MENDELSSOHN: Symphony No. 4 “Italian”
Mendelssohn’s musical ideas were inspired by the grand tour of Europe that occupied the composer from 1829 to 1831. By then, Mendelssohn, around the age of today’s college sophomore, was broadly educated and a mature composer. The idea of young composers from elsewhere in Europe honing their styles in Italy was more than a century old; even the culturally chauvinistic French sent their best and brightest to Italy for two years with the Prix de Rome.
Extensive travels in Italy and brilliant letters sent home to a musically gifted sister were among the many strange coincidences linking Mendelssohn and Mozart. Felix’s letters reveal his euphoric embrace of Italian culture and landscape. In a February 1830 letter to his sister, Fanny, he references the Italian symphony: “It will be the jolliest piece I have ever done, especially the last movement. I have not found anything for the slow movement yet, and I think that I will save that for Naples.”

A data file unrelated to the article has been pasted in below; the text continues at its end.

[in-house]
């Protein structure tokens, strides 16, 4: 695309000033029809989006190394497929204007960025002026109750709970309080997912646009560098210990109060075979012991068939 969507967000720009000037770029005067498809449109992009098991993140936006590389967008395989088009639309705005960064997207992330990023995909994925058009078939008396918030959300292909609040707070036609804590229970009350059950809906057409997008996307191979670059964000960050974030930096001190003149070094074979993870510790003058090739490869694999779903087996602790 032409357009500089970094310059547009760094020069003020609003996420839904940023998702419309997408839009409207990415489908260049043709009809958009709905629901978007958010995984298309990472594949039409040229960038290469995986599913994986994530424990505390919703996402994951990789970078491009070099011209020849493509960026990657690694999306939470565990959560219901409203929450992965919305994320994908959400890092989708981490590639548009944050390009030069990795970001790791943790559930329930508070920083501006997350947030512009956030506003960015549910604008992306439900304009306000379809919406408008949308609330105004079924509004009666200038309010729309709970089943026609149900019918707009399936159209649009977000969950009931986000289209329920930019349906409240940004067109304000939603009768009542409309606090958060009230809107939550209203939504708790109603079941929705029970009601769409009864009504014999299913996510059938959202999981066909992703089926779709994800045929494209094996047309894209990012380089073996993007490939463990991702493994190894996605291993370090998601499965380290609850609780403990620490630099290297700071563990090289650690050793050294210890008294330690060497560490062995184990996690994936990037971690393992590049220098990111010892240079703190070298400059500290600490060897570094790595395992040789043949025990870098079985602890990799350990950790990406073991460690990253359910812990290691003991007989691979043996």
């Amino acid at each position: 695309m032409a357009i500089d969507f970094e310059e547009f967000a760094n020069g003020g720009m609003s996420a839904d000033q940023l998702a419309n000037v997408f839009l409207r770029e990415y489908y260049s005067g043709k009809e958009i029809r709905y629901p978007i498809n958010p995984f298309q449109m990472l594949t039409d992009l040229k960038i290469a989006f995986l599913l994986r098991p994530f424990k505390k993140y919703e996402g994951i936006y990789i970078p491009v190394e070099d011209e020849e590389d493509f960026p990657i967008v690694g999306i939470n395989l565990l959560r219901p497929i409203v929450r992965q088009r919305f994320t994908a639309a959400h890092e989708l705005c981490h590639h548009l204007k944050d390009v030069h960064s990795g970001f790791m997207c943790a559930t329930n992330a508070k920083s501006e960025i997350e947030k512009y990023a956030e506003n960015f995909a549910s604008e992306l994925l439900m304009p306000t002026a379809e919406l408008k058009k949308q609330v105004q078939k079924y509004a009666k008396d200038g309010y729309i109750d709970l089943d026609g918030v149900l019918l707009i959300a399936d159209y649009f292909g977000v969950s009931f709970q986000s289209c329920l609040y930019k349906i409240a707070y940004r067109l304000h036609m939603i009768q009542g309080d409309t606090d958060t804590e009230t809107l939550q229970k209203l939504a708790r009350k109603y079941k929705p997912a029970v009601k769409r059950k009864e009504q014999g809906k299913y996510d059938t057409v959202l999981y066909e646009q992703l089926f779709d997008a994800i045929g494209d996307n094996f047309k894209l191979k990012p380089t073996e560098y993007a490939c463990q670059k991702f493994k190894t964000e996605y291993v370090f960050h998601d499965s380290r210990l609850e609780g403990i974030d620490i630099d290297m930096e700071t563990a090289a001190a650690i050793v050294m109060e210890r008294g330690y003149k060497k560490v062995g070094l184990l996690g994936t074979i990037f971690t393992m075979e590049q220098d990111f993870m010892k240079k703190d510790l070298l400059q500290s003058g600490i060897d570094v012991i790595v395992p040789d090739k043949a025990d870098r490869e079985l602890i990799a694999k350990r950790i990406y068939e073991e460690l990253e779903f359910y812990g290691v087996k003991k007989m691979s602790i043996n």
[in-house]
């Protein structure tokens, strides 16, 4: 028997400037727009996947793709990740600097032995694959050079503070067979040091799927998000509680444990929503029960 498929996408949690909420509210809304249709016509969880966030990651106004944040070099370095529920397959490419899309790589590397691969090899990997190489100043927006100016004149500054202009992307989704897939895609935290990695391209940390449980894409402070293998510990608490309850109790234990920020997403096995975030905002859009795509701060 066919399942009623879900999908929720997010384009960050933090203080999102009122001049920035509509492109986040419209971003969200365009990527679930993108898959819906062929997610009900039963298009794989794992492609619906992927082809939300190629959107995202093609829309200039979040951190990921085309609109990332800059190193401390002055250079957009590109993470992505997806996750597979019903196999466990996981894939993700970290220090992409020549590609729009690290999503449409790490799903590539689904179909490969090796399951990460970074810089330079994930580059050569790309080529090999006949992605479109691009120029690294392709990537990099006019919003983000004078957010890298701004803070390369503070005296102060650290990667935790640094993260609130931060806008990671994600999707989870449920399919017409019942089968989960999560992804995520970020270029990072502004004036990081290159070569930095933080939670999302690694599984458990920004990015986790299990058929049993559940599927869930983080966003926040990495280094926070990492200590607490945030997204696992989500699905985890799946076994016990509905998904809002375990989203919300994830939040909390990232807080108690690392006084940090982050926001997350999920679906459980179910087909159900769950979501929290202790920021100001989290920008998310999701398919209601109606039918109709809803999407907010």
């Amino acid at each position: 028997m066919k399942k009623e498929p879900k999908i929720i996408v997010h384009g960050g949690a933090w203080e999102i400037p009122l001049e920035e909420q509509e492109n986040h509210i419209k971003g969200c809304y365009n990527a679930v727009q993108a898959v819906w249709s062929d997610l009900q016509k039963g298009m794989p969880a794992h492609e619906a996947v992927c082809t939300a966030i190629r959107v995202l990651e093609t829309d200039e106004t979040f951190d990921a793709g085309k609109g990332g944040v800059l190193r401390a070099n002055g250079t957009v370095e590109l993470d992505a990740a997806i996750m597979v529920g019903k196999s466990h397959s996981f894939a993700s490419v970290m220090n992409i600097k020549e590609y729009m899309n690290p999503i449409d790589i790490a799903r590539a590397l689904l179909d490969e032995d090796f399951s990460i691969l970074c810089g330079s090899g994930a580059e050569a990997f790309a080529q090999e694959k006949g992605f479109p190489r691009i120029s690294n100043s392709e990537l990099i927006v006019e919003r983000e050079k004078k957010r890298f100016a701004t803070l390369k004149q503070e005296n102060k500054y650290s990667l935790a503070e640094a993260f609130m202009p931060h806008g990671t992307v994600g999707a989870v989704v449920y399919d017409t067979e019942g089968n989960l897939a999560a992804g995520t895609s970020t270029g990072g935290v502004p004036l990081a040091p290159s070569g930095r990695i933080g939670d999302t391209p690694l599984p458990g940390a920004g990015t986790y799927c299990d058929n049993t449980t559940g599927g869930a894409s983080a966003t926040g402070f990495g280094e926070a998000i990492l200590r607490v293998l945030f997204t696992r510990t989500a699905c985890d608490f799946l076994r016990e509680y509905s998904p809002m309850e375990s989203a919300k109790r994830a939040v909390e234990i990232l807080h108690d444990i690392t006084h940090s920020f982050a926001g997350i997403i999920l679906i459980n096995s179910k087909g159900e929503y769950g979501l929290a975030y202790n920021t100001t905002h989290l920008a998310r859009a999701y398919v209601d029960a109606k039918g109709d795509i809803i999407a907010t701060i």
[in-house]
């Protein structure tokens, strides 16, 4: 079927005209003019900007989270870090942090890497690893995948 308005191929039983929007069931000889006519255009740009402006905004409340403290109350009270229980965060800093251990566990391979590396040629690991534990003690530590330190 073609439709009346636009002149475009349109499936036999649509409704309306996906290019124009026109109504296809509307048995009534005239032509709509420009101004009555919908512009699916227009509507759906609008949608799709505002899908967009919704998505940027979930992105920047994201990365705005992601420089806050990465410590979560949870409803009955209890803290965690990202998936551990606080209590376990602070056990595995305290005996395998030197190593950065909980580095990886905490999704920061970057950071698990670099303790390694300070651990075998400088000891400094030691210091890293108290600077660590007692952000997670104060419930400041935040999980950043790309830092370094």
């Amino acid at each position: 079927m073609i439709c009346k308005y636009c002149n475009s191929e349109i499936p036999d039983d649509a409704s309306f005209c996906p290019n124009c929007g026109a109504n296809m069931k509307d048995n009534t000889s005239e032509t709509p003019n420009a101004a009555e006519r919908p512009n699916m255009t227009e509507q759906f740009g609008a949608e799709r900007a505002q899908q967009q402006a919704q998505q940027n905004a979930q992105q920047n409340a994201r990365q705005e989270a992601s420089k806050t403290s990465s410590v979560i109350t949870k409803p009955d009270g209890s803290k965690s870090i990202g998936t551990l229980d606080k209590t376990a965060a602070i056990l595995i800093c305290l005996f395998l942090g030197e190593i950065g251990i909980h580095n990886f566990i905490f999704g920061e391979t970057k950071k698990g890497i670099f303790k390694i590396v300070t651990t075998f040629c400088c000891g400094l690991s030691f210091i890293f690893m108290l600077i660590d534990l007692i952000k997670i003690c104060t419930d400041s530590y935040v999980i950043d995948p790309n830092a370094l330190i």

The Italian Symphony seems to achieve the impossible, musically capturing the brilliance of sunshine and the vibrancy of wine. Suffused with a sense of travel and of the golden Italian landscape (though not, arguably, with the flavor and dynamism of the Italians themselves), the symphony’s scenic melodies sweep us along. It’s worth noting the sense of drama that opens the symphony, conveying the excitement of both departure and arrival. The effect requires virtuosic precision of attack in the brasses from the very first moment, a challenge that at least one wag has described to your intrepid annotator as “the dilemma of the horns.”